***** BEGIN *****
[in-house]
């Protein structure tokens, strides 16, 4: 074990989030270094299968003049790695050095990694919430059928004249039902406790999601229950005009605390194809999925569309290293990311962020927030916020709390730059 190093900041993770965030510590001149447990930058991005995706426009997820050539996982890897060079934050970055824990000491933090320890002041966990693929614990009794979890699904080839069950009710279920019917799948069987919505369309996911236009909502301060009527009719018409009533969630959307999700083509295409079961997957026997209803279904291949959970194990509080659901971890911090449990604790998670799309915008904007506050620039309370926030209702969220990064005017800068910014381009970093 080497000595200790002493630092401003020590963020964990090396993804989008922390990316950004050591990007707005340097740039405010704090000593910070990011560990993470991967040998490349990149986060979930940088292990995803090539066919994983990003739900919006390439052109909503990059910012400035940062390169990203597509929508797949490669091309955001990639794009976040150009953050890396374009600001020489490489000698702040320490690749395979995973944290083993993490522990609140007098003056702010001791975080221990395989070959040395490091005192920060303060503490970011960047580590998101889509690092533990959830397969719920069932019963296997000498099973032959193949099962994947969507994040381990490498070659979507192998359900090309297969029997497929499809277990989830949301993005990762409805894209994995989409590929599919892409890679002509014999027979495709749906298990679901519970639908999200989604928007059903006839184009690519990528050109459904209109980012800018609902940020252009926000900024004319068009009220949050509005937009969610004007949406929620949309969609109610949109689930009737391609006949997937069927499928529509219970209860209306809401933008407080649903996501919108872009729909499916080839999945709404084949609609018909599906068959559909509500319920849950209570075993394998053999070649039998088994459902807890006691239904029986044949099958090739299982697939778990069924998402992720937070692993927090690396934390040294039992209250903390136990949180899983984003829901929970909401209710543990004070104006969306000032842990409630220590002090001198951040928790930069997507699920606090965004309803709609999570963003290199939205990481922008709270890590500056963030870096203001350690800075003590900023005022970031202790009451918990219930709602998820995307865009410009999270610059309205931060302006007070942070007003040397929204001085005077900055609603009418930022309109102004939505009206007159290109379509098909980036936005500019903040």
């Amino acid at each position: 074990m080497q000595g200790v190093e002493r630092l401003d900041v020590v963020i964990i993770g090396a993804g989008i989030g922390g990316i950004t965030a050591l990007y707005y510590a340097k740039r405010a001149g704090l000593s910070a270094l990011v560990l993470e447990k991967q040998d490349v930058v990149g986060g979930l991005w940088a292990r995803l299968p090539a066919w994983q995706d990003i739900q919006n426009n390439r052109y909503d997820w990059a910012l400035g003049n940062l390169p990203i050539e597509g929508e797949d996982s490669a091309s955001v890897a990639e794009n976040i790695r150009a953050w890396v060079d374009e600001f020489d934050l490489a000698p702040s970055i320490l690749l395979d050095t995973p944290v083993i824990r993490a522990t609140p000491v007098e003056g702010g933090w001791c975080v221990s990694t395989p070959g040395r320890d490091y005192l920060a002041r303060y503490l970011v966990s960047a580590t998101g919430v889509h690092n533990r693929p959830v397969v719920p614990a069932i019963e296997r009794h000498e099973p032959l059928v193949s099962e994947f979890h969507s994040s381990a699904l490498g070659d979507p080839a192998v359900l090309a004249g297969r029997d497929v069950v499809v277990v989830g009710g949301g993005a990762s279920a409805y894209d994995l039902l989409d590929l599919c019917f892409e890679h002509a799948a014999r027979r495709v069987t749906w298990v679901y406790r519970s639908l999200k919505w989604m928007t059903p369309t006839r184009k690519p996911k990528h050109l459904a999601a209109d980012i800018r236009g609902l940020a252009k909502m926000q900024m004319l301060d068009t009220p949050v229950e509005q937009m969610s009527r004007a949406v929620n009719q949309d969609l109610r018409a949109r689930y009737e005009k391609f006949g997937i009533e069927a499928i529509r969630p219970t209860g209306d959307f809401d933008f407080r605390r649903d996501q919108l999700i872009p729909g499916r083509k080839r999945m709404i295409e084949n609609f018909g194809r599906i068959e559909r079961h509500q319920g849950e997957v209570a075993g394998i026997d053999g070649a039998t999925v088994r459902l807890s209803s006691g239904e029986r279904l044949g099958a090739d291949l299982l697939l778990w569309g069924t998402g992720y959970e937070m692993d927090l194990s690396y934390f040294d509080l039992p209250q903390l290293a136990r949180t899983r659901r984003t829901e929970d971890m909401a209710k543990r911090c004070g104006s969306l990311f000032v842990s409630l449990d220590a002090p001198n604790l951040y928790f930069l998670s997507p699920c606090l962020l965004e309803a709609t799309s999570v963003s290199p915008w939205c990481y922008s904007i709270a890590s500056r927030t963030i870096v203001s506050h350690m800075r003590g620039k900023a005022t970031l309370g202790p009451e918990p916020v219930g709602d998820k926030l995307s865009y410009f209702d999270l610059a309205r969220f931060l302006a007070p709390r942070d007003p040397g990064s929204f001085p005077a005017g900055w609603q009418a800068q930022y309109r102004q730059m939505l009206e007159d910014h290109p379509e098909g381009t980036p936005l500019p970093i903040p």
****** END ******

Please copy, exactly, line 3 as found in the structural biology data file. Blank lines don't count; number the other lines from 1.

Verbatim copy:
């Amino acid at each position: 074990m080497q000595g200790v190093e002493r630092l401003d900041v020590v963020i964990i993770g090396a993804g989008i989030g922390g990316i950004t965030a050591l990007y707005y510590a340097k740039r405010a001149g704090l000593s910070a270094l990011v560990l993470e447990k991967q040998d490349v930058v990149g986060g979930l991005w940088a292990r995803l299968p090539a066919w994983q995706d990003i739900q919006n426009n390439r052109y909503d997820w990059a910012l400035g003049n940062l390169p990203i050539e597509g929508e797949d996982s490669a091309s955001v890897a990639e794009n976040i790695r150009a953050w890396v060079d374009e600001f020489d934050l490489a000698p702040s970055i320490l690749l395979d050095t995973p944290v083993i824990r993490a522990t609140p000491v007098e003056g702010g933090w001791c975080v221990s990694t395989p070959g040395r320890d490091y005192l920060a002041r303060y503490l970011v966990s960047a580590t998101g919430v889509h690092n533990r693929p959830v397969v719920p614990a069932i019963e296997r009794h000498e099973p032959l059928v193949s099962e994947f979890h969507s994040s381990a699904l490498g070659d979507p080839a192998v359900l090309a004249g297969r029997d497929v069950v499809v277990v989830g009710g949301g993005a990762s279920a409805y894209d994995l039902l989409d590929l599919c019917f892409e890679h002509a799948a014999r027979r495709v069987t749906w298990v679901y406790r519970s639908l999200k919505w989604m928007t059903p369309t006839r184009k690519p996911k990528h050109l459904a999601a209109d980012i800018r236009g609902l940020a252009k909502m926000q900024m004319l301060d068009t009220p949050v229950e509005q937009m969610s009527r004007a949406v929620n009719q949309d969609l109610r018409a949109r689930y009737e005009k391609f006949g997937i009533e069927a499928i529509r969630p219970t209860g209306d959307f809401d933008f407080r605390r649903d996501q919108l999700i872009p729909g499916r083509k080839r999945m709404i295409e084949n609609f018909g194809r599906i068959e559909r079961h509500q319920g849950e997957v209570a075993g394998i026997d053999g070649a039998t999925v088994r459902l807890s209803s006691g239904e029986r279904l044949g099958a090739d291949l299982l697939l778990w569309g069924t998402g992720y959970e937070m692993d927090l194990s690396y934390f040294d509080l039992p209250q903390l290293a136990r949180t899983r659901r984003t829901e929970d971890m909401a209710k543990r911090c004070g104006s969306l990311f000032v842990s409630l449990d220590a002090p001198n604790l951040y928790f930069l998670s997507p699920c606090l962020l965004e309803a709609t799309s999570v963003s290199p915008w939205c990481y922008s904007i709270a890590s500056r927030t963030i870096v203001s506050h350690m800075r003590g620039k900023a005022t970031l309370g202790p009451e918990p916020v219930g709602d998820k926030l995307s865009y410009f209702d999270l610059a309205r969220f931060l302006a007070p709390r942070d007003p040397g990064s929204f001085p005077a005017g900055w609603q009418a800068q930022y309109r102004q730059m939505l009206e007159d910014h290109p379509e098909g381009t980036p936005l500019p970093i903040p």